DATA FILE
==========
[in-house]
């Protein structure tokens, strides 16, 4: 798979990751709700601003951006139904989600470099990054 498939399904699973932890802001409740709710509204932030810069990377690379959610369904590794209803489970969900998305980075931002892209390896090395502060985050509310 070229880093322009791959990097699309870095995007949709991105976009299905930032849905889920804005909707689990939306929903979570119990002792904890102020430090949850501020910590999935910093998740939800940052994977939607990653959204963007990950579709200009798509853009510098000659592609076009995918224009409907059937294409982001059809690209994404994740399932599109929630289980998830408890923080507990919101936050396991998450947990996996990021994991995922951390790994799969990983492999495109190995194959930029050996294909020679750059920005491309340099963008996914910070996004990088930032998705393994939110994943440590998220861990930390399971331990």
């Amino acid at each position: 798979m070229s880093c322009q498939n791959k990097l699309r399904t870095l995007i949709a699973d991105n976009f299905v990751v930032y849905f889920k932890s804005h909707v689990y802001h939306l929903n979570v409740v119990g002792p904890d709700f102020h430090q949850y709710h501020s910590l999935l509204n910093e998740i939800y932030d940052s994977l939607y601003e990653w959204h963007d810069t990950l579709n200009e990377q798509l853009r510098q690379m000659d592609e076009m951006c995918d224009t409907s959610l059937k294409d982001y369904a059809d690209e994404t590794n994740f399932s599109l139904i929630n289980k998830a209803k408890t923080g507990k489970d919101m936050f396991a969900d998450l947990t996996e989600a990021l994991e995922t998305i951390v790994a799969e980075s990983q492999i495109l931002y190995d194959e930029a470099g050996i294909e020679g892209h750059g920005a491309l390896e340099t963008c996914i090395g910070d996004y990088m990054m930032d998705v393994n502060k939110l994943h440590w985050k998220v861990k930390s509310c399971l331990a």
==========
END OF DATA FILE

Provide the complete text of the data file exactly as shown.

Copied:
[in-house]
């Protein structure tokens, strides 16, 4: 798979990751709700601003951006139904989600470099990054 498939399904699973932890802001409740709710509204932030810069990377690379959610369904590794209803489970969900998305980075931002892209390896090395502060985050509310 070229880093322009791959990097699309870095995007949709991105976009299905930032849905889920804005909707689990939306929903979570119990002792904890102020430090949850501020910590999935910093998740939800940052994977939607990653959204963007990950579709200009798509853009510098000659592609076009995918224009409907059937294409982001059809690209994404994740399932599109929630289980998830408890923080507990919101936050396991998450947990996996990021994991995922951390790994799969990983492999495109190995194959930029050996294909020679750059920005491309340099963008996914910070996004990088930032998705393994939110994943440590998220861990930390399971331990």
């Amino acid at each position: 798979m070229s880093c322009q498939n791959k990097l699309r399904t870095l995007i949709a699973d991105n976009f299905v990751v930032y849905f889920k932890s804005h909707v689990y802001h939306l929903n979570v409740v119990g002792p904890d709700f102020h430090q949850y709710h501020s910590l999935l509204n910093e998740i939800y932030d940052s994977l939607y601003e990653w959204h963007d810069t990950l579709n200009e990377q798509l853009r510098q690379m000659d592609e076009m951006c995918d224009t409907s959610l059937k294409d982001y369904a059809d690209e994404t590794n994740f399932s599109l139904i929630n289980k998830a209803k408890t923080g507990k489970d919101m936050f396991a969900d998450l947990t996996e989600a990021l994991e995922t998305i951390v790994a799969e980075s990983q492999i495109l931002y190995d194959e930029a470099g050996i294909e020679g892209h750059g920005a491309l390896e340099t963008c996914i090395g910070d996004y990088m990054m930032d998705v393994n502060k939110l994943h440590w985050k998220v861990k930390s509310c399971l331990a």